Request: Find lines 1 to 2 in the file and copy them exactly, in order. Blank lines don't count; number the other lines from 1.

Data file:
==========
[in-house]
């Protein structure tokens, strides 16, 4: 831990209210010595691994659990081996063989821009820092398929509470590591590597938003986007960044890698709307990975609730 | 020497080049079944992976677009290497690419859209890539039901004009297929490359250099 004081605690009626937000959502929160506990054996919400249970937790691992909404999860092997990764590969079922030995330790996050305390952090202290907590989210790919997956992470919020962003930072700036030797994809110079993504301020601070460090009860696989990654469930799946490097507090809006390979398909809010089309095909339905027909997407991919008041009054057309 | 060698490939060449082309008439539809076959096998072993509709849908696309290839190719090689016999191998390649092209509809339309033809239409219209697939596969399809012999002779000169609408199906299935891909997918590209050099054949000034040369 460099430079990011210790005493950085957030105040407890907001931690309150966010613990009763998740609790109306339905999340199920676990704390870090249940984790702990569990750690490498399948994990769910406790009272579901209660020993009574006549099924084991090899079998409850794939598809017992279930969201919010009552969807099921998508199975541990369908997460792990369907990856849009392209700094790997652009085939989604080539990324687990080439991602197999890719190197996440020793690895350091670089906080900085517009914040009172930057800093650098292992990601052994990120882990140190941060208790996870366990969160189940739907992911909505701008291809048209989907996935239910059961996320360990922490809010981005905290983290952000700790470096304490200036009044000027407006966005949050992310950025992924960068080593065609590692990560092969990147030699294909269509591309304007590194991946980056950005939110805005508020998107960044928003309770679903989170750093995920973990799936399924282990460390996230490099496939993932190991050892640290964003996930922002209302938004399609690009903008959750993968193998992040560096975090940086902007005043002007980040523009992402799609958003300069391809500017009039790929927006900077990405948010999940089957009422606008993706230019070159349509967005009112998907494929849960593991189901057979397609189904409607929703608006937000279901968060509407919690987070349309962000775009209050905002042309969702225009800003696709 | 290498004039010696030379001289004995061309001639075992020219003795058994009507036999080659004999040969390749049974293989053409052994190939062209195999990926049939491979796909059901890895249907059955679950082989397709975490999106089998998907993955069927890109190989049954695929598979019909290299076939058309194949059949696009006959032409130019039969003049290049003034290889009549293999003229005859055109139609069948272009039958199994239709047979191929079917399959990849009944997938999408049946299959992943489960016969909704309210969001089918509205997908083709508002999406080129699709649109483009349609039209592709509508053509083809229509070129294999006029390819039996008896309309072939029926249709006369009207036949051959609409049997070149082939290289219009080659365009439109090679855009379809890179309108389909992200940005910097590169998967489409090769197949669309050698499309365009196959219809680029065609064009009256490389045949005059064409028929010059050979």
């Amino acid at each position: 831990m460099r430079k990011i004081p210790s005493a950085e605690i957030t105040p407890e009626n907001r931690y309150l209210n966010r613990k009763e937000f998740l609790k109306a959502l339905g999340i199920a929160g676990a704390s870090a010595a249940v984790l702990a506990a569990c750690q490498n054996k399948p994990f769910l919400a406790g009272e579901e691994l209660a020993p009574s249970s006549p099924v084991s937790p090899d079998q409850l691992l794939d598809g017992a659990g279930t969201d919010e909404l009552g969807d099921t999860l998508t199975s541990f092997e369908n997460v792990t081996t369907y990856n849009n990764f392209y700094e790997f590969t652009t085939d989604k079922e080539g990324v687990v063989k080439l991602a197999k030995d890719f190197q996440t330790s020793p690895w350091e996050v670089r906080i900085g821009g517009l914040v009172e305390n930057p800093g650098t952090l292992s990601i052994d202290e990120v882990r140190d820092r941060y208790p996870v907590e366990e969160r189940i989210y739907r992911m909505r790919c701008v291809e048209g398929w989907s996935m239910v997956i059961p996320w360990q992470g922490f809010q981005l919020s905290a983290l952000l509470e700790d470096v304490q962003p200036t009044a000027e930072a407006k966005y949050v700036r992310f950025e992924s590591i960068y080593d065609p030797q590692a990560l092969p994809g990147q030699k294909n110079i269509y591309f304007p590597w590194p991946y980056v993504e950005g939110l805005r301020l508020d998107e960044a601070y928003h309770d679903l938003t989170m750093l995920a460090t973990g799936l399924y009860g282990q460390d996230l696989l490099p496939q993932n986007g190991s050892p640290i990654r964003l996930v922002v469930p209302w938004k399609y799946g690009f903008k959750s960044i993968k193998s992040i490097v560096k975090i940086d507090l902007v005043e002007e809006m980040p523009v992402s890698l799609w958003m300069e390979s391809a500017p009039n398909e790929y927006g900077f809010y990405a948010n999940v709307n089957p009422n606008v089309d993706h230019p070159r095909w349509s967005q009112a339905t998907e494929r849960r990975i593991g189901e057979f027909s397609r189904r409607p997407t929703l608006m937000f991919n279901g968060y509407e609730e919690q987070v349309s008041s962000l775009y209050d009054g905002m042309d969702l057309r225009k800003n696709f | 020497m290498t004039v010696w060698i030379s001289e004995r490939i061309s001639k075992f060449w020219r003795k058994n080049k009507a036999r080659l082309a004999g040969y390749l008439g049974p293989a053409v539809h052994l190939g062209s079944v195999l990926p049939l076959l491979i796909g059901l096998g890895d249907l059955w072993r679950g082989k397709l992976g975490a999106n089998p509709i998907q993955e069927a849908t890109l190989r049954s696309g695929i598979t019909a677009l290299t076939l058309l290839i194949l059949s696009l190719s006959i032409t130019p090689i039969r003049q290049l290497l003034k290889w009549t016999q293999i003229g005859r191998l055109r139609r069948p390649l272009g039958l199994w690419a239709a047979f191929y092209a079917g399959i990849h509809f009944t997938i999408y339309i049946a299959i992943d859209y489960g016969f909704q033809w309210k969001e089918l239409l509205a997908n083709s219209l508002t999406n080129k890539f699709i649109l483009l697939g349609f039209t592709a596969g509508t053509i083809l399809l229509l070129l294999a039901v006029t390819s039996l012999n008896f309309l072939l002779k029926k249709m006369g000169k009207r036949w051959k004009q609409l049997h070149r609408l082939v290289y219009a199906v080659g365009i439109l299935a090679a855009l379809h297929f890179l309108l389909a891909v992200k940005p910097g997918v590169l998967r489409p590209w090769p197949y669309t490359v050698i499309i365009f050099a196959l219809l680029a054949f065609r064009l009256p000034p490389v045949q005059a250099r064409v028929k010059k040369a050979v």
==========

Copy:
[in-house]
């Protein structure tokens, strides 16, 4: 831990209210010595691994659990081996063989821009820092398929509470590591590597938003986007960044890698709307990975609730 | 020497080049079944992976677009290497690419859209890539039901004009297929490359250099 004081605690009626937000959502929160506990054996919400249970937790691992909404999860092997990764590969079922030995330790996050305390952090202290907590989210790919997956992470919020962003930072700036030797994809110079993504301020601070460090009860696989990654469930799946490097507090809006390979398909809010089309095909339905027909997407991919008041009054057309 | 060698490939060449082309008439539809076959096998072993509709849908696309290839190719090689016999191998390649092209509809339309033809239409219209697939596969399809012999002779000169609408199906299935891909997918590209050099054949000034040369 460099430079990011210790005493950085957030105040407890907001931690309150966010613990009763998740609790109306339905999340199920676990704390870090249940984790702990569990750690490498399948994990769910406790009272579901209660020993009574006549099924084991090899079998409850794939598809017992279930969201919010009552969807099921998508199975541990369908997460792990369907990856849009392209700094790997652009085939989604080539990324687990080439991602197999890719190197996440020793690895350091670089906080900085517009914040009172930057800093650098292992990601052994990120882990140190941060208790996870366990969160189940739907992911909505701008291809048209989907996935239910059961996320360990922490809010981005905290983290952000700790470096304490200036009044000027407006966005949050992310950025992924960068080593065609590692990560092969990147030699294909269509591309304007590194991946980056950005939110805005508020998107960044928003309770679903989170750093995920973990799936399924282990460390996230490099496939993932190991050892640290964003996930922002209302938004399609690009903008959750993968193998992040560096975090940086902007005043002007980040523009992402799609958003300069391809500017009039790929927006900077990405948010999940089957009422606008993706230019070159349509967005009112998907494929849960593991189901057979397609189904409607929703608006937000279901968060509407919690987070349309962000775009209050905002042309969702225009800003696709 | 290498004039010696030379001289004995061309001639075992020219003795058994009507036999080659004999040969390749049974293989053409052994190939062209195999990926049939491979796909059901890895249907059955679950082989397709975490999106089998998907993955069927890109190989049954695929598979019909290299076939058309194949059949696009006959032409130019039969003049290049003034290889009549293999003229005859055109139609069948272009039958199994239709047979191929079917399959990849009944997938999408049946299959992943489960016969909704309210969001089918509205997908083709508002999406080129699709649109483009349609039209592709509508053509083809229509070129294999006029390819039996008896309309072939029926249709006369009207036949051959609409049997070149082939290289219009080659365009439109090679855009379809890179309108389909992200940005910097590169998967489409090769197949669309050698499309365009196959219809680029065609064009009256490389045949005059064409028929010059050979």